The screen is a fascinating concept for horror filmmakers. The very idea of watching a scary movie projected onto a 20-foot white wall or through pixels and light of a television (or laptop monitor) aids in separating the audience from the frights being shown. We can jump at the monster appearing from behind a corner or curl up into a […]
The screen is a fascinating concept for horror filmmakers. The very idea of watching a scary movie projected onto a 20-foot white wall or through pixels and light of a television (or laptop monitor) aids in separating the audience from the frights being shown. We can jump at the monster appearing from behind a corner or curl up into a ball as an innocent teenager runs for their life from a homicidal maniac, but we ultimately know it isn’t real. It’s what allows for that cathartic release that so many experience from horror.
But what about when a film uses the screen as one of its tricks and hooks? Does that separation dissipate? Filmmakers have long experimented with breaking down that divide. Sometimes demons emerge from screens like in Poltergeist or Ringu, turning everyday technology into something that can harm us (there’s a metaphor in there, folks; I’m sure of it!). And other times, like in Scream 2, filmmakers turn the experience of going to see a movie in a cinema surrounded by strangers into a life or death situation.
And then there are films like The Blair Witch Project, the Paranormal Activity franchise, or Lake Mungo that skirt the boundaries of their audience’s inherent disbelief in ghosts by presenting them with rustic, handheld proof. Your mileage may vary, but each has an unsettling quality that is enhanced by the rough video that comes with the territory of “found footage.” Most recently, laptop-based movies like Unfriended and Host have turned video chats into lo-fi haunts for ghouls from the other side.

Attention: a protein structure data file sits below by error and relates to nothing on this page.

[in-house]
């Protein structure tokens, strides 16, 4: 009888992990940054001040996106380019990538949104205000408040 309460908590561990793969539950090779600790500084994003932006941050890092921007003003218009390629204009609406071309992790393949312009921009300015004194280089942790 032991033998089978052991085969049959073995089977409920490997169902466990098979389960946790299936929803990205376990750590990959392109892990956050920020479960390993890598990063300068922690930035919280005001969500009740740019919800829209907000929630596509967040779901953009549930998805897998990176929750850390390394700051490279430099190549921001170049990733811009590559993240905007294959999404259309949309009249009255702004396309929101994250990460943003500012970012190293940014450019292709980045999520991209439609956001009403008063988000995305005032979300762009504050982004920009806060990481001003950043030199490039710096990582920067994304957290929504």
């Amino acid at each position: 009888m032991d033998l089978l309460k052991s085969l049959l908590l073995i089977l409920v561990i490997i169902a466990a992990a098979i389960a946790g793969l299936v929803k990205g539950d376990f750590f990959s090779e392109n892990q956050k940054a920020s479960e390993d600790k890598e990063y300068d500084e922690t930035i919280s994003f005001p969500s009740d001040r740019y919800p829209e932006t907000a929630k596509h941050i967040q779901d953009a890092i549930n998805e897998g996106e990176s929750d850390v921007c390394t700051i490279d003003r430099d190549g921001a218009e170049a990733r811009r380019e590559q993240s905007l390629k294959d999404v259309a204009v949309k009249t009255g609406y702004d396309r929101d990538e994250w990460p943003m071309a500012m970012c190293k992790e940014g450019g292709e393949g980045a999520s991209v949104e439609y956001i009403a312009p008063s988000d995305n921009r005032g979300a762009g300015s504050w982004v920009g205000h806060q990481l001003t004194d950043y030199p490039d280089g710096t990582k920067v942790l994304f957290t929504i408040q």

Two of the most enjoyable have stretched that line between what is real and what is make-believe even further. Certainly harder than most, going so far as to create elaborate fake realities that in at least one case was so convincing it was banned. GhostWatch and WNUF Halloween Special may be wildly different in tone, but each are such fully committed cinematic stunts that they work more successfully to blur the lines between fact and fiction. One used real television personalities as the gateway to frightening a generation, while the other scratches at nostalgia to provoke an increasing sense of dread that something really is about to go terribly wrong.